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‘Magical . . . Each essay feels like a vivid, cinematic experience’ MINDY KALING

‘Delicious’ AMY SEDARIS


‘Funny and poignant and beautiful’ JOHN MULANEY

‘It made me remember I was alive’ GEORGE SAUNDERS

To see the world through Jenny Slate’s eyes is to see it as though for the first time, shimmering with strangeness and possibility. As she will remind you, we live on an ancient ball that rotates around a bigger ball made up of lights and gases that are science gases, not farts (don’t be immature). Heartbreak, confusion and misogyny stalk this blue-green sphere, yes, but it is also a place of wild delight and unconstrained vitality, a place where we can start living as soon as we are born, and we can be born at any time. In her dazzling, impossible-to-categorize debut, Jenny channels the pain and beauty of life in writing so fresh, so new and so burstingly alive, we catch her vision like a fever and bring it back out into the bright day with us, and everything has changed.

Reviews

This book is something new and wonderful - honest, funny, positive, completely original, and inspiring in the very best way: it made me remember I was alive
George Saunders
Jenny's writing is magical and stylish, just like her. Each essay in Little Weirds feels like a vivid, cinematic experience, full of original observations and unexpected laughs
Mindy Kaling
This book is like a stovetop goulash, delicious and varied ingredients, prepared perfectly and excellent with bread . . . I'm sorry, I lost track of the simile
Amy Sedaris
A man on the 2 Express Train read some of Jenny Slate's Little Weirds over my shoulder. 'What kind of book is this?' he asked. 'The best kind,' I replied
John Mulaney
Luminous, emotional, lovely, and a little mysterious, this book is something you will savor like a half-remembered, gorgeous dream. You'll finish it feeling like Jenny Slate is your new best friend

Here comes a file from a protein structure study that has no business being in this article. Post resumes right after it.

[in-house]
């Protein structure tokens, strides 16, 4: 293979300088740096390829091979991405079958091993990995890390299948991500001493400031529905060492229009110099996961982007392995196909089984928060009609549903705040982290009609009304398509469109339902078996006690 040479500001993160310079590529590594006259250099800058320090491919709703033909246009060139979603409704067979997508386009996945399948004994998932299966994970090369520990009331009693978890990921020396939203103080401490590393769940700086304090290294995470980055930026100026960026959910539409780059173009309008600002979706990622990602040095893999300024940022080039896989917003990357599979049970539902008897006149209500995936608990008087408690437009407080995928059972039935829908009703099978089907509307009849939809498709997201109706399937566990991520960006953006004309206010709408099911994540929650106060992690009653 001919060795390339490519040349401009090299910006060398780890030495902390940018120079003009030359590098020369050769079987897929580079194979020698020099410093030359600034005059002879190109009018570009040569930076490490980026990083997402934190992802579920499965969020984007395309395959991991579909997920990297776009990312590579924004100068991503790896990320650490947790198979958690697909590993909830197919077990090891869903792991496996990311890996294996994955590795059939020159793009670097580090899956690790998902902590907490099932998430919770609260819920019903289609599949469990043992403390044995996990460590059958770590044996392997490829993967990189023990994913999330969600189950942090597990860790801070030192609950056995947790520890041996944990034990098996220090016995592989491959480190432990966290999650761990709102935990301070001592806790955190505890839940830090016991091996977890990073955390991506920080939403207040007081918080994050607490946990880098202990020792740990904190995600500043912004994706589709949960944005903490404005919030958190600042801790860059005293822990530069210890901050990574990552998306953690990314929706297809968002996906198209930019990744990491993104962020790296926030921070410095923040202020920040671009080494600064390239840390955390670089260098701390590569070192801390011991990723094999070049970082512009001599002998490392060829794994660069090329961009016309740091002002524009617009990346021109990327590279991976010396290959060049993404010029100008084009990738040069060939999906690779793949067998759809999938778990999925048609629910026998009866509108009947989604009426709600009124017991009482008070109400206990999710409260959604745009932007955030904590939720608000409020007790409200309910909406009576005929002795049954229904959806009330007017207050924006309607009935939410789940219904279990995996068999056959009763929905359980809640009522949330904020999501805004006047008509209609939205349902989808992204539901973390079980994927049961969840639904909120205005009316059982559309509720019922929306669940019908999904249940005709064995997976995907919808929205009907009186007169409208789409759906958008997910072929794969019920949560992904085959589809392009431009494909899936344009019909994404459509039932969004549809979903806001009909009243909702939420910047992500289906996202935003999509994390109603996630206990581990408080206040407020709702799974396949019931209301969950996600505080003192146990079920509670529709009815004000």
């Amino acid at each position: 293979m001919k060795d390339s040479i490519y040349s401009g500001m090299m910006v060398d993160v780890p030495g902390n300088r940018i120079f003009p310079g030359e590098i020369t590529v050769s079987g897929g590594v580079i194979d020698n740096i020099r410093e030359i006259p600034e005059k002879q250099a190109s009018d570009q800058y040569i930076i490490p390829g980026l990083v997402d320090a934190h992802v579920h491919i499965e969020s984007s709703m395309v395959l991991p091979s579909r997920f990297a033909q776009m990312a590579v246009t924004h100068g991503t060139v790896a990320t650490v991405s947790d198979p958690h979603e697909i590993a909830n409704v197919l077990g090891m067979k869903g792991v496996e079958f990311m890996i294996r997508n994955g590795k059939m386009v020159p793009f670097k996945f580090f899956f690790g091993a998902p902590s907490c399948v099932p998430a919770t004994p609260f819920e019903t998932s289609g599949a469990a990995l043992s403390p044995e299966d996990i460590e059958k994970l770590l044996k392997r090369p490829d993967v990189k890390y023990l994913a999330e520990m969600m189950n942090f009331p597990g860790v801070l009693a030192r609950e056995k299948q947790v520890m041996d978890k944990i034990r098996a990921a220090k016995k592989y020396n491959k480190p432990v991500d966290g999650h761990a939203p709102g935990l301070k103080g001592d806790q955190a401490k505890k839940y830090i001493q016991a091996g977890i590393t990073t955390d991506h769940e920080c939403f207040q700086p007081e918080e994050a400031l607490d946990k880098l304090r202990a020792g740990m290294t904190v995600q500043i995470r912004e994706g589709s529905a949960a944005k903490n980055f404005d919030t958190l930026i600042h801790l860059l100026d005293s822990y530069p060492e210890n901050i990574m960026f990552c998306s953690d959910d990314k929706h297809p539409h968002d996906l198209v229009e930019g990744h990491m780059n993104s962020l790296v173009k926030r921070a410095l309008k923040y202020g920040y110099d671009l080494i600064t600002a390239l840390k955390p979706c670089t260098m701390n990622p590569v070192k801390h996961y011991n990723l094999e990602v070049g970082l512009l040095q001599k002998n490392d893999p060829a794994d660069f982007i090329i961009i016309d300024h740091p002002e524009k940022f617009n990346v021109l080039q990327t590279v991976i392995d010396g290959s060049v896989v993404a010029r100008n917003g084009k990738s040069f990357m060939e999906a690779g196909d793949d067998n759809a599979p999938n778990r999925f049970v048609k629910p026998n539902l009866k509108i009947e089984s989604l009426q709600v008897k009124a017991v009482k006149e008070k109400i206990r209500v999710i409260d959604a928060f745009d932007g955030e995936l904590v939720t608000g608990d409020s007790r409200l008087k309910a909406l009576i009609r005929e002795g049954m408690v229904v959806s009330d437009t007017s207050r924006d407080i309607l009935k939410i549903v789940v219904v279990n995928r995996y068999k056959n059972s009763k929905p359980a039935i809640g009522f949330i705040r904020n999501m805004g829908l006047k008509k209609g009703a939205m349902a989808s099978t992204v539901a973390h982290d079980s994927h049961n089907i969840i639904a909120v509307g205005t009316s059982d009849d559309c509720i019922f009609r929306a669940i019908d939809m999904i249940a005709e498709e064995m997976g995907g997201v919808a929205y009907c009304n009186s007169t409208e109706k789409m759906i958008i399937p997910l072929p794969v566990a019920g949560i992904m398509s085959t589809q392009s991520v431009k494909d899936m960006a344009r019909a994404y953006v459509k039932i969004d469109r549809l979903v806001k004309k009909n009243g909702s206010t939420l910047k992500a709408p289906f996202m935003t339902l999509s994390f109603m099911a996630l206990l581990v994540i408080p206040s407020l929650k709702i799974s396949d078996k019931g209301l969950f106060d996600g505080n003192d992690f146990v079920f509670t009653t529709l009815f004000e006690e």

Susan Orlean
This book is something new and wonderful - honest, funny, positive, completely original and inspiring in the very best way: it made me remember I was alive
George Saunders
A man on the 2 Express Train read some of Jenny Slate's Little Weirds over my shoulder. "What kind of book is this?" he asked. "The best kind," I replied
John Mulaney
This book is like a stovetop goulash, delicious and varied ingredients, prepared perfectly and excellent with bread . . . I'm sorry, I lost track of the simile
Amy Sedaris
Luminous, emotional, lovely and a little mysterious, this book is something you will savour like a half-remembered, gorgeous dream. You'll finish it feeling like Jenny Slate is your new best friend
Susan Orlean, author of The Library Book and The Orchid Thief
Indescribable, but eminently readable, the actor-comedian's book consists of a carnival of observations, ideas and events that may or may not make up a memoir. Basically, Little Weirds is performance art in high-calibre prose
Washington Post
A delight to read. It's a collection of beautiful, hilarious, genuine essays and really is meant for times when you feel heavy . . . I couldn't help but feel that it was written by a friend for me
Vanity Fair
Slate's voice never loses its capacity for strangeness . . . And it's this mix of sweet and sadness, real stakes and dreamy prose, that gives this book its soft, sharp and altogether overwhelming power. Like René Magritte crossed with Lana Del Rey, with strong notes of Patricia Lockwood
Teen Vogue
Slate invites us for a glorious swim inside her imagination as she explores romance, heartbreak and self-love in this poetry-memoir-fiction mash-up. It's a work that breaks the mould
People
At once warm, heart-breaking and erotic . . . a strange, witty, sad journey into the depths of the author's imagination
Entertainment Weekly
A singularly hilarious and horny, but also poignant and tender, collection of writing that beautifully captures Slate's inimitable voice, which is one that, once you've heard it, you want to listen to forever
Nylon
A dreamy dessert for the eyeballs that uses playful language to express deep sentiments about heartbreak, anger, wonder and friendship
USA Today
Slate's voice remains an eccentric and powerful central force as she comments on politics, patriarchy and her personal life
Time
Jenny's writing is wide open, tuneful, tender. She sees the world (and feels the world) like a bug might, two antennae poking out from her head like sensory wands. Reading Little Weirds made me feel tipsy
Durga Chew-Bose, author of Too Much and Not in the Mood
The rare work of art that's somehow both delightfully bizarre and totally universal
Lydia Wang, Bust
Completely unlike anything you've ever read
San Francisco Book Review
Little Weirds is a fairy tale, one where the prince is never all charming, where your home is never quite safe, and where you probably won't live happily ever after. But you will live, and it's pretty incredible just to do that
John Mulaney
[An] exuberant essay collection . . . Jenny Slate is a writer of tender prose
Hephzibah Anderson, Guardian